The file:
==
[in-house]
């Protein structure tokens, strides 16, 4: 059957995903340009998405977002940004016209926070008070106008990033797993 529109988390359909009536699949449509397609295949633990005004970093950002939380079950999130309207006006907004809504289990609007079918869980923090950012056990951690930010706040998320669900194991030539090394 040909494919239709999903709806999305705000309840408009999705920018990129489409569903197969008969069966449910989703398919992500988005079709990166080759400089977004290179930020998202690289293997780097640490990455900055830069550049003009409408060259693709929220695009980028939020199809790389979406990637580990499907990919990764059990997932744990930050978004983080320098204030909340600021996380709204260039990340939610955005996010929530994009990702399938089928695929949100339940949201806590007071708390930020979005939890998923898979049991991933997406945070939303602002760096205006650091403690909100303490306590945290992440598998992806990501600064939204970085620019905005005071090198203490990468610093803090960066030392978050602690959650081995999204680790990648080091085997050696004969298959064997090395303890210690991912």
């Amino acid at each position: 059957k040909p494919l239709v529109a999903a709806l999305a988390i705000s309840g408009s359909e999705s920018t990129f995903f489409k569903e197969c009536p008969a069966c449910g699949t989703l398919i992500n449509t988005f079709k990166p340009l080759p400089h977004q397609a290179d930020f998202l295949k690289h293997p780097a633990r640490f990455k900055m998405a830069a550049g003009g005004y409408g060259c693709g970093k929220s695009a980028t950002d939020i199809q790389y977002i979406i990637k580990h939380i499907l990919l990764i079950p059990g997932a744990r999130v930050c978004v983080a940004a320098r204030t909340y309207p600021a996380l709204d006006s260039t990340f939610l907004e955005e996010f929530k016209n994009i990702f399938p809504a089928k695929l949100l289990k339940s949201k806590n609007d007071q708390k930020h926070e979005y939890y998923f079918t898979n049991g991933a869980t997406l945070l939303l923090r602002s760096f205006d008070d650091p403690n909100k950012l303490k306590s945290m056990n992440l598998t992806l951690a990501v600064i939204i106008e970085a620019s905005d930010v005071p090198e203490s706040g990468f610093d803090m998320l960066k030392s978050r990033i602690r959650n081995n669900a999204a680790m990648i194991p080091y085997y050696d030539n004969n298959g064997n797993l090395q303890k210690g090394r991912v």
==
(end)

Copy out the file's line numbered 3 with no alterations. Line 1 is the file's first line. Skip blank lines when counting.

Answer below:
């Amino acid at each position: 059957k040909p494919l239709v529109a999903a709806l999305a988390i705000s309840g408009s359909e999705s920018t990129f995903f489409k569903e197969c009536p008969a069966c449910g699949t989703l398919i992500n449509t988005f079709k990166p340009l080759p400089h977004q397609a290179d930020f998202l295949k690289h293997p780097a633990r640490f990455k900055m998405a830069a550049g003009g005004y409408g060259c693709g970093k929220s695009a980028t950002d939020i199809q790389y977002i979406i990637k580990h939380i499907l990919l990764i079950p059990g997932a744990r999130v930050c978004v983080a940004a320098r204030t909340y309207p600021a996380l709204d006006s260039t990340f939610l907004e955005e996010f929530k016209n994009i990702f399938p809504a089928k695929l949100l289990k339940s949201k806590n609007d007071q708390k930020h926070e979005y939890y998923f079918t898979n049991g991933a869980t997406l945070l939303l923090r602002s760096f205006d008070d650091p403690n909100k950012l303490k306590s945290m056990n992440l598998t992806l951690a990501v600064i939204i106008e970085a620019s905005d930010v005071p090198e203490s706040g990468f610093d803090m998320l960066k030392s978050r990033i602690r959650n081995n669900a999204a680790m990648i194991p080091y085997y050696d030539n004969n298959g064997n797993l090395q303890k210690g090394r991912v």